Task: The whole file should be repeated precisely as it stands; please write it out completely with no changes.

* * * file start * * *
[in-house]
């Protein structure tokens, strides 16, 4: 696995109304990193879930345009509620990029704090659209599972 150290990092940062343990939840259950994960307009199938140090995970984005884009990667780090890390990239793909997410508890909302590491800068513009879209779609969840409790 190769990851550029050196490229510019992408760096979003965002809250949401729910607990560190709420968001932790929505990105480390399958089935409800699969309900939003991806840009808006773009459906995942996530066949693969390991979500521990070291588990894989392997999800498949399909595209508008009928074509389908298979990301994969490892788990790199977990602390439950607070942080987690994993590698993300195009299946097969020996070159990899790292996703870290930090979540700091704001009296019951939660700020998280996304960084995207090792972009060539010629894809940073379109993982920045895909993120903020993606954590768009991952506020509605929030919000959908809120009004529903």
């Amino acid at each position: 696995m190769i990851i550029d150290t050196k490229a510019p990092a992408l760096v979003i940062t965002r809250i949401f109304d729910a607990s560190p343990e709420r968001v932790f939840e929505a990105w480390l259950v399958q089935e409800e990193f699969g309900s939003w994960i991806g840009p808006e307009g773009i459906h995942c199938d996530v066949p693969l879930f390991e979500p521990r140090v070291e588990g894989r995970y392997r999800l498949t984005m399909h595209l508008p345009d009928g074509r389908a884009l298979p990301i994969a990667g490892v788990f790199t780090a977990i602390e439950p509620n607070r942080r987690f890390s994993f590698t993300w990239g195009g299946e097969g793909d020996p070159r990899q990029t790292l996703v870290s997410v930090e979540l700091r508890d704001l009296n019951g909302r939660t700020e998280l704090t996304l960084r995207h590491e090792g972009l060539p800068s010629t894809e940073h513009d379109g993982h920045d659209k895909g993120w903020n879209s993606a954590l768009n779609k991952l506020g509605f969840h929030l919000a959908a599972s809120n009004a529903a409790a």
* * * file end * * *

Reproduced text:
[in-house]
């Protein structure tokens, strides 16, 4: 696995109304990193879930345009509620990029704090659209599972 150290990092940062343990939840259950994960307009199938140090995970984005884009990667780090890390990239793909997410508890909302590491800068513009879209779609969840409790 190769990851550029050196490229510019992408760096979003965002809250949401729910607990560190709420968001932790929505990105480390399958089935409800699969309900939003991806840009808006773009459906995942996530066949693969390991979500521990070291588990894989392997999800498949399909595209508008009928074509389908298979990301994969490892788990790199977990602390439950607070942080987690994993590698993300195009299946097969020996070159990899790292996703870290930090979540700091704001009296019951939660700020998280996304960084995207090792972009060539010629894809940073379109993982920045895909993120903020993606954590768009991952506020509605929030919000959908809120009004529903």
């Amino acid at each position: 696995m190769i990851i550029d150290t050196k490229a510019p990092a992408l760096v979003i940062t965002r809250i949401f109304d729910a607990s560190p343990e709420r968001v932790f939840e929505a990105w480390l259950v399958q089935e409800e990193f699969g309900s939003w994960i991806g840009p808006e307009g773009i459906h995942c199938d996530v066949p693969l879930f390991e979500p521990r140090v070291e588990g894989r995970y392997r999800l498949t984005m399909h595209l508008p345009d009928g074509r389908a884009l298979p990301i994969a990667g490892v788990f790199t780090a977990i602390e439950p509620n607070r942080r987690f890390s994993f590698t993300w990239g195009g299946e097969g793909d020996p070159r990899q990029t790292l996703v870290s997410v930090e979540l700091r508890d704001l009296n019951g909302r939660t700020e998280l704090t996304l960084r995207h590491e090792g972009l060539p800068s010629t894809e940073h513009d379109g993982h920045d659209k895909g993120w903020n879209s993606a954590l768009n779609k991952l506020g509605f969840h929030l919000a959908a599972s809120n009004a529903a409790a």